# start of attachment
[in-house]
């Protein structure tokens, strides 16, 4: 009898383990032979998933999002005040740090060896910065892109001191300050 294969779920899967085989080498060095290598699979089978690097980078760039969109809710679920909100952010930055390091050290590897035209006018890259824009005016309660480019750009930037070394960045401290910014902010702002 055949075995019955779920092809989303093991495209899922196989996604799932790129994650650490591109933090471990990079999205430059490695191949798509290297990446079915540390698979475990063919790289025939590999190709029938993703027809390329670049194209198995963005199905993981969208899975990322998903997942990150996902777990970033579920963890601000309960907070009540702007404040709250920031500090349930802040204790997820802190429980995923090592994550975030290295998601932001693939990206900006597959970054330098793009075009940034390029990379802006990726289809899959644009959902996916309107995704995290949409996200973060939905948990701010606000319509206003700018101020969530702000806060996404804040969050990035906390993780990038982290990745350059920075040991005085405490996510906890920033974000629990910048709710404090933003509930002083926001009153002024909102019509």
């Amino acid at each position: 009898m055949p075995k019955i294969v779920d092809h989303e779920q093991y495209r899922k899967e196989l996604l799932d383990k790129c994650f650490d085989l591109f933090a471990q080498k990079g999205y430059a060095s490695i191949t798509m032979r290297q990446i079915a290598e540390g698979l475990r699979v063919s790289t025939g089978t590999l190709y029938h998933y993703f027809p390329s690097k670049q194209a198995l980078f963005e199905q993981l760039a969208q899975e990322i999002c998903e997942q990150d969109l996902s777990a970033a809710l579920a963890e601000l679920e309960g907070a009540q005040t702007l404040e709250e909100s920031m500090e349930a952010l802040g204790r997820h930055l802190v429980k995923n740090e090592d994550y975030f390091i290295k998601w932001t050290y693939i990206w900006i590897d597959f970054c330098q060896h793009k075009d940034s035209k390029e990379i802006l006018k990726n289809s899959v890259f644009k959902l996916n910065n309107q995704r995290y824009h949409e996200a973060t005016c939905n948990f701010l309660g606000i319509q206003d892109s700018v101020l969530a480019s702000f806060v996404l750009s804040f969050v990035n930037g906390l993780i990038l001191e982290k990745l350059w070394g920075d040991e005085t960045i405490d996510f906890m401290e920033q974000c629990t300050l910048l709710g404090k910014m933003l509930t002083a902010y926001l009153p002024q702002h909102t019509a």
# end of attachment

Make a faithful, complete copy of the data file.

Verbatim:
[in-house]
């Protein structure tokens, strides 16, 4: 009898383990032979998933999002005040740090060896910065892109001191300050 294969779920899967085989080498060095290598699979089978690097980078760039969109809710679920909100952010930055390091050290590897035209006018890259824009005016309660480019750009930037070394960045401290910014902010702002 055949075995019955779920092809989303093991495209899922196989996604799932790129994650650490591109933090471990990079999205430059490695191949798509290297990446079915540390698979475990063919790289025939590999190709029938993703027809390329670049194209198995963005199905993981969208899975990322998903997942990150996902777990970033579920963890601000309960907070009540702007404040709250920031500090349930802040204790997820802190429980995923090592994550975030290295998601932001693939990206900006597959970054330098793009075009940034390029990379802006990726289809899959644009959902996916309107995704995290949409996200973060939905948990701010606000319509206003700018101020969530702000806060996404804040969050990035906390993780990038982290990745350059920075040991005085405490996510906890920033974000629990910048709710404090933003509930002083926001009153002024909102019509």
């Amino acid at each position: 009898m055949p075995k019955i294969v779920d092809h989303e779920q093991y495209r899922k899967e196989l996604l799932d383990k790129c994650f650490d085989l591109f933090a471990q080498k990079g999205y430059a060095s490695i191949t798509m032979r290297q990446i079915a290598e540390g698979l475990r699979v063919s790289t025939g089978t590999l190709y029938h998933y993703f027809p390329s690097k670049q194209a198995l980078f963005e199905q993981l760039a969208q899975e990322i999002c998903e997942q990150d969109l996902s777990a970033a809710l579920a963890e601000l679920e309960g907070a009540q005040t702007l404040e709250e909100s920031m500090e349930a952010l802040g204790r997820h930055l802190v429980k995923n740090e090592d994550y975030f390091i290295k998601w932001t050290y693939i990206w900006i590897d597959f970054c330098q060896h793009k075009d940034s035209k390029e990379i802006l006018k990726n289809s899959v890259f644009k959902l996916n910065n309107q995704r995290y824009h949409e996200a973060t005016c939905n948990f701010l309660g606000i319509q206003d892109s700018v101020l969530a480019s702000f806060v996404l750009s804040f969050v990035n930037g906390l993780i990038l001191e982290k990745l350059w070394g920075d040991e005085t960045i405490d996510f906890m401290e920033q974000c629990t300050l910048l709710g404090k910014m933003l509930t002083a902010y926001l009153p002024q702002h909102t019509a």